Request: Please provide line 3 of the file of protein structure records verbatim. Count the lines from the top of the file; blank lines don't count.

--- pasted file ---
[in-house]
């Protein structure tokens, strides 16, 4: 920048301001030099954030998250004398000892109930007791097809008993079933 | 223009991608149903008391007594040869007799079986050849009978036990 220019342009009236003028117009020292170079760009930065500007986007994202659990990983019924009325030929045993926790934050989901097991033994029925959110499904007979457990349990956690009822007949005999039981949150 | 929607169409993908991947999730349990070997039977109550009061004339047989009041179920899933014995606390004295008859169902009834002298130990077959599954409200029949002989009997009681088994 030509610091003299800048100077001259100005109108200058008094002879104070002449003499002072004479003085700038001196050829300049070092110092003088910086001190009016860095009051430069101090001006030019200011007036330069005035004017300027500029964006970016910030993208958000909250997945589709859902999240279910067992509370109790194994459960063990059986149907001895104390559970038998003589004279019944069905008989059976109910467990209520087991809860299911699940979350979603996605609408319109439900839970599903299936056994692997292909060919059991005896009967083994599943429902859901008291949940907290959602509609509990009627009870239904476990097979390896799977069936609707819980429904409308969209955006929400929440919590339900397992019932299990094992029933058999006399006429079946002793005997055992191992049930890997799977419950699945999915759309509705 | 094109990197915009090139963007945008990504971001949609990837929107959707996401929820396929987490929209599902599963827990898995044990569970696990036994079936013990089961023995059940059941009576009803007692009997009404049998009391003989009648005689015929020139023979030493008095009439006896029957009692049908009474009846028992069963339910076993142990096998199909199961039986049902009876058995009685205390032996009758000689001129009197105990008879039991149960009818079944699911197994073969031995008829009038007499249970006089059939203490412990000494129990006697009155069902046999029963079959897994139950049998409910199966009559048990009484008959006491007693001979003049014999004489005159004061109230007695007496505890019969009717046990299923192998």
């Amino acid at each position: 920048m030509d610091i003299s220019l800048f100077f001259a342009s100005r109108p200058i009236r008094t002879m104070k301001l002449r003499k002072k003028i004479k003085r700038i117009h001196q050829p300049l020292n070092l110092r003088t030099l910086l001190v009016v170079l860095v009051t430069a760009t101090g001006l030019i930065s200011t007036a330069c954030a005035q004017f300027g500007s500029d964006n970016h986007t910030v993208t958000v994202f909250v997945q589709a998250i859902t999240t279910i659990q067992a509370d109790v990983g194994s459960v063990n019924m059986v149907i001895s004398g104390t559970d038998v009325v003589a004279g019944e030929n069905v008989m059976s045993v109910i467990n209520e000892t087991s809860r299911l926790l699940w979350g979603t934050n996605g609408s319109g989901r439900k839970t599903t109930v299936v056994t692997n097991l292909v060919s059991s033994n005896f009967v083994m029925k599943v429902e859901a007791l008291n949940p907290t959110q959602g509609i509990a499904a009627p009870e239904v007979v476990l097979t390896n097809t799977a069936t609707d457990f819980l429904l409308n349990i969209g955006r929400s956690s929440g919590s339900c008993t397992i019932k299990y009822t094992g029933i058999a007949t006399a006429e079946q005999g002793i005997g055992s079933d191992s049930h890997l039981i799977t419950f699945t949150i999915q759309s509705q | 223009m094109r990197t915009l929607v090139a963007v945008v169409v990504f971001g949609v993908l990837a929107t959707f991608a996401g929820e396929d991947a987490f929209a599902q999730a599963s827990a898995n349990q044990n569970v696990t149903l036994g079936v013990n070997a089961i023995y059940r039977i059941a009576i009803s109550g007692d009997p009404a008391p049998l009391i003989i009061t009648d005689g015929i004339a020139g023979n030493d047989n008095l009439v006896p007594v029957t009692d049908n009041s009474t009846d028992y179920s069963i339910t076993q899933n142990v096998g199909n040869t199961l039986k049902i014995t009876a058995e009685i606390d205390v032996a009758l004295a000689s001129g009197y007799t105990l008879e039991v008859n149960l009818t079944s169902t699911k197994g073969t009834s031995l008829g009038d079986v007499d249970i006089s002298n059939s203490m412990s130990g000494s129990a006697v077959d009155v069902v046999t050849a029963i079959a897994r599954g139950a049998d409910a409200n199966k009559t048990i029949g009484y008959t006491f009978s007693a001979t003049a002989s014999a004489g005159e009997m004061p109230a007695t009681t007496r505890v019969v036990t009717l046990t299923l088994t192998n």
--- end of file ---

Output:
């Amino acid at each position: 920048m030509d610091i003299s220019l800048f100077f001259a342009s100005r109108p200058i009236r008094t002879m104070k301001l002449r003499k002072k003028i004479k003085r700038i117009h001196q050829p300049l020292n070092l110092r003088t030099l910086l001190v009016v170079l860095v009051t430069a760009t101090g001006l030019i930065s200011t007036a330069c954030a005035q004017f300027g500007s500029d964006n970016h986007t910030v993208t958000v994202f909250v997945q589709a998250i859902t999240t279910i659990q067992a509370d109790v990983g194994s459960v063990n019924m059986v149907i001895s004398g104390t559970d038998v009325v003589a004279g019944e030929n069905v008989m059976s045993v109910i467990n209520e000892t087991s809860r299911l926790l699940w979350g979603t934050n996605g609408s319109g989901r439900k839970t599903t109930v299936v056994t692997n097991l292909v060919s059991s033994n005896f009967v083994m029925k599943v429902e859901a007791l008291n949940p907290t959110q959602g509609i509990a499904a009627p009870e239904v007979v476990l097979t390896n097809t799977a069936t609707d457990f819980l429904l409308n349990i969209g955006r929400s956690s929440g919590s339900c008993t397992i019932k299990y009822t094992g029933i058999a007949t006399a006429e079946q005999g002793i005997g055992s079933d191992s049930h890997l039981i799977t419950f699945t949150i999915q759309s509705q | 223009m094109r990197t915009l929607v090139a963007v945008v169409v990504f971001g949609v993908l990837a929107t959707f991608a996401g929820e396929d991947a987490f929209a599902q999730a599963s827990a898995n349990q044990n569970v696990t149903l036994g079936v013990n070997a089961i023995y059940r039977i059941a009576i009803s109550g007692d009997p009404a008391p049998l009391i003989i009061t009648d005689g015929i004339a020139g023979n030493d047989n008095l009439v006896p007594v029957t009692d049908n009041s009474t009846d028992y179920s069963i339910t076993q899933n142990v096998g199909n040869t199961l039986k049902i014995t009876a058995e009685i606390d205390v032996a009758l004295a000689s001129g009197y007799t105990l008879e039991v008859n149960l009818t079944s169902t699911k197994g073969t009834s031995l008829g009038d079986v007499d249970i006089s002298n059939s203490m412990s130990g000494s129990a006697v077959d009155v069902v046999t050849a029963i079959a897994r599954g139950a049998d409910a409200n199966k009559t048990i029949g009484y008959t006491f009978s007693a001979t003049a002989s014999a004489g005159e009997m004061p109230a007695t009681t007496r505890v019969v036990t009717l046990t299923l088994t192998n």